Continuing the Morton this week, we lead off with one of Morton’s best “Spanish Tinge” pieces. This was his way of describing the habanera, Tango/Caribbean-esque rhythms and left hand patterns that he considered essential to the jazz idiom. In his Library of Congress interview, he has a very interesting explanation of why the Tinge is important to jazz, explaining how it “really changes the color from red to blue”. You can hear it in 2 parts here and here on Spotify. This piece, “Mamanita,” is one of two which was dedicated to Anita Gonazales, one of the two important women in Morton’s life. Anita and Morton had a long and tempestuous romance which involved them owning a venue together at one point and Morton later leaving her in the West Coast for Chicago and New York. Once there, he married his wife Mabel and stayed with her for many years, until he eventually in a period of ill health and destitution, moved back to California to be with Anita, who subsequently forced a deliriously ill Morton on his deathbed to bequeath everything in his will to her rather than to Mabel. What a drama!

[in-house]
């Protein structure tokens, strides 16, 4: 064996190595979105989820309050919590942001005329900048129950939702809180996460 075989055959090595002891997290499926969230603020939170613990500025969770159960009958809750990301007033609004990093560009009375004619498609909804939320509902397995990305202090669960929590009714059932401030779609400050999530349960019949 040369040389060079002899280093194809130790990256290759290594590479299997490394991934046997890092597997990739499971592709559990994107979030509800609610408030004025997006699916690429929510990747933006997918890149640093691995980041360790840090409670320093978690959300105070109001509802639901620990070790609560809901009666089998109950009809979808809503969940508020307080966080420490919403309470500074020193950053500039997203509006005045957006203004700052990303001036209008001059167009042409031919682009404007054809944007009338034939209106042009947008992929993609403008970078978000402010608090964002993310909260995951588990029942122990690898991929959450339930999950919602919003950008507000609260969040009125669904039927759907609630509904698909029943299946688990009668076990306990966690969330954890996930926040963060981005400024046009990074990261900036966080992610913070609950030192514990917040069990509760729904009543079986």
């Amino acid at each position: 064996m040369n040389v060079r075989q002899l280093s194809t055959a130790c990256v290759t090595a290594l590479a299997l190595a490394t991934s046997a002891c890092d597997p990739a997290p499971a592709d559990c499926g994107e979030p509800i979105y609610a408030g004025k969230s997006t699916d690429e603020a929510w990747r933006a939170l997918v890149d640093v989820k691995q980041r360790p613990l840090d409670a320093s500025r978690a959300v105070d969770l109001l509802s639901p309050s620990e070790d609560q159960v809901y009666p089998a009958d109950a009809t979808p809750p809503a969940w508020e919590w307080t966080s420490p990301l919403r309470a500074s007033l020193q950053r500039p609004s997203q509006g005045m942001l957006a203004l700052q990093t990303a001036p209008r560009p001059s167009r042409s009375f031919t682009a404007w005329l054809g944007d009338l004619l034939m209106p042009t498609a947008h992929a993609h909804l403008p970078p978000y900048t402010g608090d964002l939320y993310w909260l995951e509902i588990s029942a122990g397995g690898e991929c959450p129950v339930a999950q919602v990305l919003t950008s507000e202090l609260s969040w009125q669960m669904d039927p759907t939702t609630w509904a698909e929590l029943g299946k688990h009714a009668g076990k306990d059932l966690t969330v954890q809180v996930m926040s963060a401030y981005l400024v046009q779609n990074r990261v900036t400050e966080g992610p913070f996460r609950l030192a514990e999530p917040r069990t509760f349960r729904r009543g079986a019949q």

Anyway, the tune is very beautiful and intricate and is one of the rare Morton tunes which returns to the SECOND strain at the end of the piece, instead of staying on the third strain as he does in most of his compositions. As a result, the third strain functions in a much more traditional “trio” vein, as an interlude rather than the focus of the song, which instead rests squarely on the very cool and tango-esque second strain.
Secondly this week, a piece David and I learned together when we first met in 2013, “Turtle Twist,” recorded in 1929 with Morton, Zutty Singleton on drums and Duke Ellington’s clarinetist Barney Bigard. It also has a nice minor key section though of a less “Spanish” character and then opens up into a superb bluesy stomp. One of our favorites!